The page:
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The word “Northgate” has definitely become part of the Pocatello area’s vocabulary.

Northgate refers to an 1,800-acre section of northeast Pocatello where Millennial Development of Utah and Portneuf Development of Chubbuck hope to build industrial parks to attract big companies that will offer good-paying jobs aplenty.

The developers also hope to construct thousands of homes that will provide those workers with places to live.

Northgate first became known to locals when the developers, the cities of Pocatello and Chubbuck, Bannock County and the Idaho Transportation Department agreed to all fund an interchange on Interstate 15 that would attract those big companies.

That interchange as well as some of the streets in Northgate itself are under construction.

However, those promised big companies and all of their jobs have not materialized.

That fact and other doubts about Northgate made for some debate about whether the Pocatello City Council should grant the development tax increment financing, or TIF, district status.

The developers said that without the TIF designation, they would have a tough time developing Northgate.

There has been a lot of hype over Northgate since the first mention of the proposed interchange was made a couple years ago and that hype is causing doubt about the project, largely because no homes have been built and no big companies have agreed to locate there.

These doubts along with what happened with Pocatello’s last big development — the Hoku polysilicon plant that was built but never opened — have added to the ranks of Northgate naysayers.

But what people should understand is that the Northgate TIF designation approved by the City Council on Thursday night carries very little risk for the city.

The designation means that the Northgate developers will pay for all the infrastructure such as roads and water and sewer lines needed so that the industrial parks and thousands of homes can be built.

Without that infrastructure, no development at Northgate can occur.

This infrastructure will cost the developers around $60 million.

They will get paid back for that investment via the TIF designation when the industrial parks and homes are built. That development will increase the value of the property within Northgate meaning more property taxes will be paid. The money resulting from the increase in property taxes will go toward paying the developers back for the infrastructure improvements they made to make the development at Northgate possible.

It’s estimated it will take 20 years for the developers to be paid back. That’s counting on the development at Northgate occurring.

After that 20-year period ends, the Northgate TIF district will be retired and all of the tax dollars generated by the development within Northgate will go into the city’s tax coffers.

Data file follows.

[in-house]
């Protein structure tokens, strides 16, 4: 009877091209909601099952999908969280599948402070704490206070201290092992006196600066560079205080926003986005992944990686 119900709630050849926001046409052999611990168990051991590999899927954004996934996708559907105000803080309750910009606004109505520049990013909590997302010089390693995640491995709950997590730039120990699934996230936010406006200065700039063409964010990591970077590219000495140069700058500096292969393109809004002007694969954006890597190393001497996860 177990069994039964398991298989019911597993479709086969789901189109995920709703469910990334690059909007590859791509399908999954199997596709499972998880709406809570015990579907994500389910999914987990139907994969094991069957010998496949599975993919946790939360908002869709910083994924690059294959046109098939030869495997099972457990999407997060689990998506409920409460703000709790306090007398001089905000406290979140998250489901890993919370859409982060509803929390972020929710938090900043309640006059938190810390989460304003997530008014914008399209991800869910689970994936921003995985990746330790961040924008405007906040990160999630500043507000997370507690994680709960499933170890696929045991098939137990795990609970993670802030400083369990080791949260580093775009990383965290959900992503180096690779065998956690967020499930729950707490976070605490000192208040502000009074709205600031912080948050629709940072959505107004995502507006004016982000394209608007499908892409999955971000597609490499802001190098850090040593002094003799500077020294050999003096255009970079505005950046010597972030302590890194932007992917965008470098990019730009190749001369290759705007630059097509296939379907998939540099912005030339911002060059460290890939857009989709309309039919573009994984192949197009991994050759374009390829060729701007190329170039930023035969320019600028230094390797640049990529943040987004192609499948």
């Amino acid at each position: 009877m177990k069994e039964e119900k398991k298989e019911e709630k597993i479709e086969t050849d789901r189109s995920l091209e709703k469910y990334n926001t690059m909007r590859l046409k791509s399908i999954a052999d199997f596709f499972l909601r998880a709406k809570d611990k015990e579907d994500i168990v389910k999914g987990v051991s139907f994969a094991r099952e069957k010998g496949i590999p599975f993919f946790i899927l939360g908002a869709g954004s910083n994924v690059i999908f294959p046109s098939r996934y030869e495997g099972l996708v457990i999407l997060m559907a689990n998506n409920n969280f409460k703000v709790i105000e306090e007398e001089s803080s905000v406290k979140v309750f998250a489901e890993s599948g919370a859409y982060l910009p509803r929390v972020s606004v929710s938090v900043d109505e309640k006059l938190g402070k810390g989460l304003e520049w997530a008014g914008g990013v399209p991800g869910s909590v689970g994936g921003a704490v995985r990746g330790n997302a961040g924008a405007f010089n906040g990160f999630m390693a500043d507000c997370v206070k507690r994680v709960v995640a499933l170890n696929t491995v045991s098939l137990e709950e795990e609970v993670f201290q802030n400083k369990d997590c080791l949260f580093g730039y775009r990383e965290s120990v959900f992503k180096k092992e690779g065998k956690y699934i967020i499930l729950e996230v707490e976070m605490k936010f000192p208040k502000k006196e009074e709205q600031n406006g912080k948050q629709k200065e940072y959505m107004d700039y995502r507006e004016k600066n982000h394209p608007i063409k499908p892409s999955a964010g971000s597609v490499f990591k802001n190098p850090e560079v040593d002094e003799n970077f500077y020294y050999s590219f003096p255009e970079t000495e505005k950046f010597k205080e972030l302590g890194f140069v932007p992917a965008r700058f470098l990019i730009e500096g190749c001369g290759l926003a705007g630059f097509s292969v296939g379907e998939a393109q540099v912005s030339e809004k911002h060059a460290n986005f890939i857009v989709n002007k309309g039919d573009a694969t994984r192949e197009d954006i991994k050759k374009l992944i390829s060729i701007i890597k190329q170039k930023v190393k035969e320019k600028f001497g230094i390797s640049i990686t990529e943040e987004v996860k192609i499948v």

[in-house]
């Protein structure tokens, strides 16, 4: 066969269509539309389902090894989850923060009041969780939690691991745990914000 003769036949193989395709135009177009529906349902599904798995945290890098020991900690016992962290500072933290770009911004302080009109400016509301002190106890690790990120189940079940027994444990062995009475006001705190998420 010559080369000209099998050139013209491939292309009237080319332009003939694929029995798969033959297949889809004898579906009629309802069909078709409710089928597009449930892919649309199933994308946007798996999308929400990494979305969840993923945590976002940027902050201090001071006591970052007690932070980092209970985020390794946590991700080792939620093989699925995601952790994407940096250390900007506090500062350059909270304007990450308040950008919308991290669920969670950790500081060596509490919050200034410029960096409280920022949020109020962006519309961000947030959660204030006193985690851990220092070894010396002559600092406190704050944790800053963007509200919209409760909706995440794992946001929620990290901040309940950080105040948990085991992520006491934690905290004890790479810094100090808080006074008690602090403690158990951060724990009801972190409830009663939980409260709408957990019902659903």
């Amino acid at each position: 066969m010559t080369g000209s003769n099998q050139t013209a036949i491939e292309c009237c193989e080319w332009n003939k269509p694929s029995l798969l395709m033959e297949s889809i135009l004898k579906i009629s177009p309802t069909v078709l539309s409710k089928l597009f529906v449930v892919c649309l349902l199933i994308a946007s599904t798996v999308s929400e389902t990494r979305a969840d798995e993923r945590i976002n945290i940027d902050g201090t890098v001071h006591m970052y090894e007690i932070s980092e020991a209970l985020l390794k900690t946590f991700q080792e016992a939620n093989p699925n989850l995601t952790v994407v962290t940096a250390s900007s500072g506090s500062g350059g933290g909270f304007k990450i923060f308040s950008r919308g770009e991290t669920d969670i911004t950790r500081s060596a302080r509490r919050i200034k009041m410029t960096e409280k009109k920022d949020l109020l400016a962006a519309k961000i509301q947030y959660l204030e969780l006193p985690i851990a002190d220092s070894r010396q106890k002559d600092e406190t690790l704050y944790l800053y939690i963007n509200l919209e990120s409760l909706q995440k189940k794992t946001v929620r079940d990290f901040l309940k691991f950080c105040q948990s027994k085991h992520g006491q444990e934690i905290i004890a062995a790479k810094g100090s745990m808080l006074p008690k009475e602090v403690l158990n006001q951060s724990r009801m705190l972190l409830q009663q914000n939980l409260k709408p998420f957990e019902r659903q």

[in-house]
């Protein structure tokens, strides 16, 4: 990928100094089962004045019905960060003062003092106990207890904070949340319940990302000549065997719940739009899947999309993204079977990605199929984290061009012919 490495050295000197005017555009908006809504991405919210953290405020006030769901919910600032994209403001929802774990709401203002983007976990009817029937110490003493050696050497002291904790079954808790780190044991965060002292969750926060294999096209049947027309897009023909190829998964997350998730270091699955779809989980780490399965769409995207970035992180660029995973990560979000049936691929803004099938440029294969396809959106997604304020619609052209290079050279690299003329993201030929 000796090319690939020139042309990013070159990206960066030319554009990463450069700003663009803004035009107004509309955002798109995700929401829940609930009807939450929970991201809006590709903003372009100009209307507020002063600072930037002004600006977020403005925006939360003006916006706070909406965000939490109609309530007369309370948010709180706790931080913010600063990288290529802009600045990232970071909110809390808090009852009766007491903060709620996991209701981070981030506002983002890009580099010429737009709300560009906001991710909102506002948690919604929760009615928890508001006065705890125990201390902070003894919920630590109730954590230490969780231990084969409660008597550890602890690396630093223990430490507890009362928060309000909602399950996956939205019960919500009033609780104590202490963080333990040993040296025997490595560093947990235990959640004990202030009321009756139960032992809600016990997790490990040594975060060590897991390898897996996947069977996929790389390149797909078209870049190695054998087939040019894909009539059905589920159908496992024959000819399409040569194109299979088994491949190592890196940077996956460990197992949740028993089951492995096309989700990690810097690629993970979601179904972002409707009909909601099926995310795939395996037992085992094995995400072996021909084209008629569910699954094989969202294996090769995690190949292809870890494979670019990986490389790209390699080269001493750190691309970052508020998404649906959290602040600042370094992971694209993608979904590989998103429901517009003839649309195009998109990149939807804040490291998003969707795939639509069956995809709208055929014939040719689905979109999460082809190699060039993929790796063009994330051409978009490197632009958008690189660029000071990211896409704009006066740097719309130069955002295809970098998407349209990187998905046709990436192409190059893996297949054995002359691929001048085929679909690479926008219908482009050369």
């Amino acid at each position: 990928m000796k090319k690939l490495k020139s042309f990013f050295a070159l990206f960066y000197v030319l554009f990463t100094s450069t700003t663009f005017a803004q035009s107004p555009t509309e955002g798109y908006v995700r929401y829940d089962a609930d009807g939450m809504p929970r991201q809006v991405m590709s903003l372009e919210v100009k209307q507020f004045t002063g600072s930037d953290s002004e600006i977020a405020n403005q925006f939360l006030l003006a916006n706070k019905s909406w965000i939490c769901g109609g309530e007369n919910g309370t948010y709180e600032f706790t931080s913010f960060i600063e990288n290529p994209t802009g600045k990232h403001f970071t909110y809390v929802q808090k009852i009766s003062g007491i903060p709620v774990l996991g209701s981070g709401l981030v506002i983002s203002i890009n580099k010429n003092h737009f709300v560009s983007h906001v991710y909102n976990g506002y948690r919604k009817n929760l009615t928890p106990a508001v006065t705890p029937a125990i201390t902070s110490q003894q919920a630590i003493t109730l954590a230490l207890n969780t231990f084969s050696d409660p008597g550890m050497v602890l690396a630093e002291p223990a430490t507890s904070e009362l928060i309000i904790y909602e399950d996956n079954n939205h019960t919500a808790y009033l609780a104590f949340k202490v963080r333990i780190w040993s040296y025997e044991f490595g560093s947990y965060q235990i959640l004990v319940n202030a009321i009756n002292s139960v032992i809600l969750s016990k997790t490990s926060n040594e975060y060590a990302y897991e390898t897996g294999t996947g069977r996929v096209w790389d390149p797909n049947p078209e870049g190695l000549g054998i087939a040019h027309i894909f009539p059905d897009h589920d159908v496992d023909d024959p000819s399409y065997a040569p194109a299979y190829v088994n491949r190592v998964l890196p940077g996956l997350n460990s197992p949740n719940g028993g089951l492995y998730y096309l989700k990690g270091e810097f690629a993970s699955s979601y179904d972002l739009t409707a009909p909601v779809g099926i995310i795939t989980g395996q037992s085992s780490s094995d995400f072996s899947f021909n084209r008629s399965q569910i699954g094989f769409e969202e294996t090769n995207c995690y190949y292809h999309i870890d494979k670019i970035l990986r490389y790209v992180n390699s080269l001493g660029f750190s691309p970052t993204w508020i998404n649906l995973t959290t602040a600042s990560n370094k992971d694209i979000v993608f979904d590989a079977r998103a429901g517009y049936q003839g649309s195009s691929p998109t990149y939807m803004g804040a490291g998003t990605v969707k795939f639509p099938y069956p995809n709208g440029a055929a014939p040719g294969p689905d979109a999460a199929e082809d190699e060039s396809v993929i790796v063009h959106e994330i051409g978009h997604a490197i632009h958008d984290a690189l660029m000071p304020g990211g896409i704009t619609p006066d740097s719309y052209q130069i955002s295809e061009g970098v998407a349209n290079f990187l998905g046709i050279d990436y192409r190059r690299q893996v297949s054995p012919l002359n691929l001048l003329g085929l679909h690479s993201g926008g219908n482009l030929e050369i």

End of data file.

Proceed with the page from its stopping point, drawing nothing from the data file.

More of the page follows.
TIF districts are the only incentive Pocatello currently has to attract development and compared to some of the alternatives, it’s a pretty good incentive from the standpoint of limiting the risk to the city and its residents.

The city is not by any means giving a blank check to Northgate’s developers with the TIF designation, but is rather offering to pay them back for the infrastructure improvements needed to develop Northgate via the increased property taxes collected by the expected development -- the homes and businesses hoped to be built there.

If that development doesn’t come, the developers won’t get paid back for the infrastructure. In essence, the developers are accepting all of the risks if Northgate becomes another Hoku.

Pocatello City Councilman Roger Bray voted against granting the TIF designation to Northgate because he believes the city has not properly studied what kind of impact the designation will have on the city.

The City Council should never be a rubber stamp and the questions Bray and others brought up to scrutinize the Northgate TIF district were worth asking. Bray and others are correct in pointing out that if Northgate develops as projected things like police and fire stations and other city services will be needed to serve the newly built industrial parks and homes.

Those city services will cost millions of dollars and will obviously have an impact on the city’s finances and property taxes.

The reality is that there isn’t any development out there that will not have a resulting impact on city services and if you have a problem with that, you probably don’t want Pocatello to grow at all.

Most of us see development like Northgate as a good thing, especially if big companies offering good-paying jobs do come here as a result.

One of Pocatello’s biggest problems after all is that family sustaining jobs are tough to find here and this fact results in many of our best and brightest young people moving to other cities and states to find work.

The anti-development folks among us might want to ponder that trend before deciding to fight to stop Northgate.

That being said, the next time a big project comes along seeking a TIF district designation, the city should decide on whether to approve the TIF designation right off the bat rather than leaving the project in limbo for so long. The city could have also avoided some of the recent debate over the Northgate TIF district had it done a better job of explaining the district to the public.

There will very likely be more ups and downs with Northgate in the future and for everyone’s sake we hope at least some of the promised development occurs.

But if it doesn’t, the taxpayers of Pocatello won’t be paying the bill.

That’s perhaps the one sure thing with this project.